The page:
In 1925, two literary icons take a wild goose chase across the French countryside. They miss their meet-up. They dodge rain in a topless car. They drink too much wine. One even swears he’s dying. And yet this drive from Lyon to Paris by Ernest Hemingway and F Scott Fitzgerald clearly marks a Great French Road Trip. You should follow them. (Especially if you like chicken.)
Ernest Hemingway’s posthumous memoir A Moveable Feast is a gift. The heart of it relives 1920s Paris, but it’s best when Ernest leaves town. F Scott Fitzgerald’s new book, The Great Gatsby, is just out, and Ernest hasn’t read it yet. When they meet, Fitzgerald asks for help driving his deformed car back from Lyon to Paris, and Ernest agrees. Then things get weird.
Fitzgerald shows up late in Lyon, already drunk in the morning. They pack a picnic, get in a car with a ripped-off roof, and take two rainy days to drive the backroads of Burgundy, stopping for a night in the small river town of Chalon-Sur-Saône. There, Fitzgerald is feverish, thinks he’s dying, and demands a thermometer. He falls asleep during dinner before rebounding as if nothing’s happened. By then, Ernest is already sick of “this silly comedy,” blaming himself mostly, and declares “never to go on trips with anyone you do not love.”
Yet once back in Paris, he finally reads The Great Gatsby. Hemingway is floored. He likens Fitzgerald’s genius to the “dust on a butterfly’s wings” and sweetly vows to do anything to help his tortured “frenemy” stay clear of his demons and follow his skill. It’s hilarious. And touching.
It’s a designer motherfucking chicken.Poulet De Bresse to Anthony Bourdain
One thing the writers agreed on is what to eat. Let’s talk about that.
Celebrated for over four centuries, the poulet de Bresse is considered the “Dom Perignon of chicken.” Over a million are raised every year in a 25- by 60-mile “elite chicken zone” just east of the best Burgundy wineries (most chickens never leave France: only one in five are exported). The chickens have steel blue feet, pure white plumage and a bright red crest, thus resembling the French flag (coincidentally?). Regulations require each chicken is raised with the space of a New York studio apartment (a whopping 107 square feet per chicken). Since 1957, these pampered chickens have been awarded, like a fine wine, with the appellation d’origine contrôlée (AOC) status.
So when you’re in France, you order poulet de Bresse à la crème. This famed dish is made of chicken legs and breast cooked in a pan with heaps of butter, sliced mushrooms, onion, crushed garlic, various herbs – and a glass of white wine poured in, too. The meat is a bit tangy and sweet, and firmer than your average nugget.
Following Hemingway and Fitzgerald takes you off the A6 autoroute, which makes the 285-mile trip from Lyon to Paris in under five hours. Before you head out, Lyon is worth exploring, as it’s considered the gastronomic capital of France.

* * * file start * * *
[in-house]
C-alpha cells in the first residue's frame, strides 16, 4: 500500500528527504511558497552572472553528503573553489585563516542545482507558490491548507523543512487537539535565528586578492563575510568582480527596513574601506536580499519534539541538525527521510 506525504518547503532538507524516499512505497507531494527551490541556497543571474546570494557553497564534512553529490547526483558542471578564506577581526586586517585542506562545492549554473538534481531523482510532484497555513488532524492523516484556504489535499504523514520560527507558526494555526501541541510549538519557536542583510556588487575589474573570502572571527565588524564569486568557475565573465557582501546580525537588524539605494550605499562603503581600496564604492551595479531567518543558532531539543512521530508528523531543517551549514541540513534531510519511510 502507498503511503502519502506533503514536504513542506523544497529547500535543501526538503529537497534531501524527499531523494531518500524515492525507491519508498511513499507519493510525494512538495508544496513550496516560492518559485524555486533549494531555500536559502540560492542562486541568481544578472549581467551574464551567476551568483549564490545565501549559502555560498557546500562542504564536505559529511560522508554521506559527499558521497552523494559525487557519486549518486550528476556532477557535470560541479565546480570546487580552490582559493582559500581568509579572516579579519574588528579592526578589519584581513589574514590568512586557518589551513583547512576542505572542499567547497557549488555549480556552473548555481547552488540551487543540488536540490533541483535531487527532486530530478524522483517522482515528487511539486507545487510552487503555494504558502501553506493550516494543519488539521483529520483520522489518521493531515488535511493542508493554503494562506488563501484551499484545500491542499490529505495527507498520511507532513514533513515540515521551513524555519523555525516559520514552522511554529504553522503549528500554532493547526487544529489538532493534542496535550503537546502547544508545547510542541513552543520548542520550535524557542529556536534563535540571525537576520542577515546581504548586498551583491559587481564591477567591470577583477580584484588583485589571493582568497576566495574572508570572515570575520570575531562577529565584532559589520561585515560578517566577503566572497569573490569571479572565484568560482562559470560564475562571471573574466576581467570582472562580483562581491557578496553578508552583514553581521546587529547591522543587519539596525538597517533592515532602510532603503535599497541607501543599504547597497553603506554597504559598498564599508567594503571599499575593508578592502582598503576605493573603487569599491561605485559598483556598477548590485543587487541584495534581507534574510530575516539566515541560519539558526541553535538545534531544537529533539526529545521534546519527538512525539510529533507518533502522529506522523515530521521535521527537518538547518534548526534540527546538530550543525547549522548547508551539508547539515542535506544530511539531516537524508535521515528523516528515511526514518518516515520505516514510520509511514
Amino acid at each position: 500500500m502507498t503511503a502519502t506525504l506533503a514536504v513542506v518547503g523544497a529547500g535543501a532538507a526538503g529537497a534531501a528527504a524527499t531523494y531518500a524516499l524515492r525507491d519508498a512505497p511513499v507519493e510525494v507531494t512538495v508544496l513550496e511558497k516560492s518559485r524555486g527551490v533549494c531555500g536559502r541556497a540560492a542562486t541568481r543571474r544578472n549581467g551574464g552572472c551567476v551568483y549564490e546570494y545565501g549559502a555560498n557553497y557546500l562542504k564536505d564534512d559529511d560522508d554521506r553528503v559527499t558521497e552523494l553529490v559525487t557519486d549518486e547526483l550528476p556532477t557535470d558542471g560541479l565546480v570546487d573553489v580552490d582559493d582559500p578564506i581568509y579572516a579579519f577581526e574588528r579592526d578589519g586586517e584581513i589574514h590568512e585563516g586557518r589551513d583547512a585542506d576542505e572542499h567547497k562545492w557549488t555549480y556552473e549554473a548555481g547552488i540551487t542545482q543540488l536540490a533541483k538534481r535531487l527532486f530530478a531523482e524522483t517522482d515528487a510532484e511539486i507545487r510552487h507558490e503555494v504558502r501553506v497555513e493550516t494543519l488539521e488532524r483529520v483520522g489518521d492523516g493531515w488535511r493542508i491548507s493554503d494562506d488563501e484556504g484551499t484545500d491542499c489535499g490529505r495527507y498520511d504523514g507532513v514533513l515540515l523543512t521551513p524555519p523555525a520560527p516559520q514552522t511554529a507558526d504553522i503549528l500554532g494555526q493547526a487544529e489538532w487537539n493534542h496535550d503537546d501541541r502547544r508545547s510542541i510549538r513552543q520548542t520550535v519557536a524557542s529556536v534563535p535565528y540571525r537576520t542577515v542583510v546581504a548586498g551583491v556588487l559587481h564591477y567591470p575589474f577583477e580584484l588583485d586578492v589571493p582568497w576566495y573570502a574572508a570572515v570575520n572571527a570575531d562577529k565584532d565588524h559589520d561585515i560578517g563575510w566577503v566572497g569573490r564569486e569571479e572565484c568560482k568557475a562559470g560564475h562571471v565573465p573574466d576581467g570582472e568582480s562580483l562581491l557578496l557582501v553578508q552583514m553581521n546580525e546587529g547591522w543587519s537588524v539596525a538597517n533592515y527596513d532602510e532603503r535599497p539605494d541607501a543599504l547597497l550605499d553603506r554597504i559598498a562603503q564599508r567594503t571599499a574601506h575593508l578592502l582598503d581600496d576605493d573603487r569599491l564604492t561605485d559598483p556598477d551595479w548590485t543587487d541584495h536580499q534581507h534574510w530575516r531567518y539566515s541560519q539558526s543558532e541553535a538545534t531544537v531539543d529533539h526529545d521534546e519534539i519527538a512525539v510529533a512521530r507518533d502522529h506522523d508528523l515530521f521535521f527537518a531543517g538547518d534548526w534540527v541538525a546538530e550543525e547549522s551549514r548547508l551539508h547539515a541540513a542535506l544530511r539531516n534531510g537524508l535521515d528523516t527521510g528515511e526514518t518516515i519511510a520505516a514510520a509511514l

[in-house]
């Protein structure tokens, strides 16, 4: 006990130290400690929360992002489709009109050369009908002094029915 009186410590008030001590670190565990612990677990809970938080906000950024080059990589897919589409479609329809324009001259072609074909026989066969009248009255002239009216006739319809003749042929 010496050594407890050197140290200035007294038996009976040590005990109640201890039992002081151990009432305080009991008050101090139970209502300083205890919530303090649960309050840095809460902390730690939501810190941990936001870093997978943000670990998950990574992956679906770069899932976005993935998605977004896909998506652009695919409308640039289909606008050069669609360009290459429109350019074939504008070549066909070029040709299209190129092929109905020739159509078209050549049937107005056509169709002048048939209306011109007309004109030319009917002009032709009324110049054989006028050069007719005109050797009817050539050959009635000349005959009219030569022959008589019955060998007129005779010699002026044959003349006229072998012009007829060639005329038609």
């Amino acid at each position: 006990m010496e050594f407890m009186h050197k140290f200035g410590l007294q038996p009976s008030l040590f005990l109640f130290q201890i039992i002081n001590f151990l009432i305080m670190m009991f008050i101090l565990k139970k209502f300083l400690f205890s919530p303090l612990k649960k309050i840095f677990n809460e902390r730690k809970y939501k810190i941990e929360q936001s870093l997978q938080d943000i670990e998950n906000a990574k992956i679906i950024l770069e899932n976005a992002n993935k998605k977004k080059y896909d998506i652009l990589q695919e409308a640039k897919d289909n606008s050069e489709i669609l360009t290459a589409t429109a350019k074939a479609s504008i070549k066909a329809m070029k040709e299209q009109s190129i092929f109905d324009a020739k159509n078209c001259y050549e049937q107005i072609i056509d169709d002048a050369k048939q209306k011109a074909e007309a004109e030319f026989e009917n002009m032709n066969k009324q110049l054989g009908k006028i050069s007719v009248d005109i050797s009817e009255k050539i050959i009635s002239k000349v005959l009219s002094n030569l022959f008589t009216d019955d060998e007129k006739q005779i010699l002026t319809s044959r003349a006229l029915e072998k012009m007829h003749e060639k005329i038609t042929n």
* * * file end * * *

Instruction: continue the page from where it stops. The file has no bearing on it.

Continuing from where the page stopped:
Lyon is also home to the biennial Bocuse d’Or, sort of the World Cup of cuisines with four dozen nations competing. Its namesake, Paul Bocuse (who had a Bresse chicken tattoo), died earlier this year at age 91, but his legacy lives on in several restaurants and a cooking school.
American writer Bill Buford relocated to Lyon for five years to learn to be a chef (he’s been working on his book about it, Dirt, for several years more). He says the secret to food in Lyon is lunch. “Simple, never fancy, like the food you wish your mother had cooked,” as he wrote for the Guardian. “And so cheap that, even with wine, even with a lot of wine, even with a ridiculous amount of wine, you’ll stare at the bill looking for the mistake.”
Where to go in Lyon? “Anywhere. Everywhere.” So do that.
Lyon’s famed bouchons – rustic taverns – are a good place for Bresse chicken (Café des Fédérations is a classic). But this is a road trip, so get out of town.
The journey begins northeast of Lyon, where you’ll find four “chicken villages” in the heart of chicken country. The best time to come is mid-December, during the annual Les Glorieuses (the Glorious), a chicken festival shared by the villages on consecutive days (this year, December 14-18). It begins in Bourg-en-Bresse, where postcards champion the chicken, then goes on to Montrevel-en-Bresse, Pont de Vaux and Louhans.
During the event, two vast halls are filled with farmers, vintners, city types dressed rustic chic – and lots of chickens live and butchered. In French Lessons, British writer Peter Mayle describes the “row upon orderly row of immaculate corpses” in one hall, all decorated in white muslin robes. Uniquely, heads and claws are left intact on the butchered meats. “No mummy of Egypt,” Mayle writes, “could have been more elegantly prepared.”
Then, west of the autoroute and Saône River, the drive turns to wine in the low-lying hills filled with rows of grapevines of Burgundy. Hemingway and Fitzgerald overnighted at Chalon-Su-Saône, where they had just unknowingly passed the spot where, in 1826 or 1827, Nicéphore Niépce took the oldest surviving photo. You can learn more about the photo (“View from the Window at Le Gras”) at a museum on his estate, just south of town. It’s possible they stayed in the building now home to Le Saint Georges Hotel, by the train station. (The manager has no record of their visit.)
To the north, follow the Route des Grand Crus. It is France’s oldest wine route (dating to 1937), passing 37 wine-making villages between Beaune and Dijon – exactly the territory these drinkers would be delighted by. From there they raced to Paris. You should go slow.
Robert Reid is Modern Adventure’s managing editor. He has not driven a topless car in France to eat chicken, but he has walked Languedoc-Roussillon’s Robert Louis Stevenson Trail and drank daiquiris in Hemingway’s favorite Havana bar.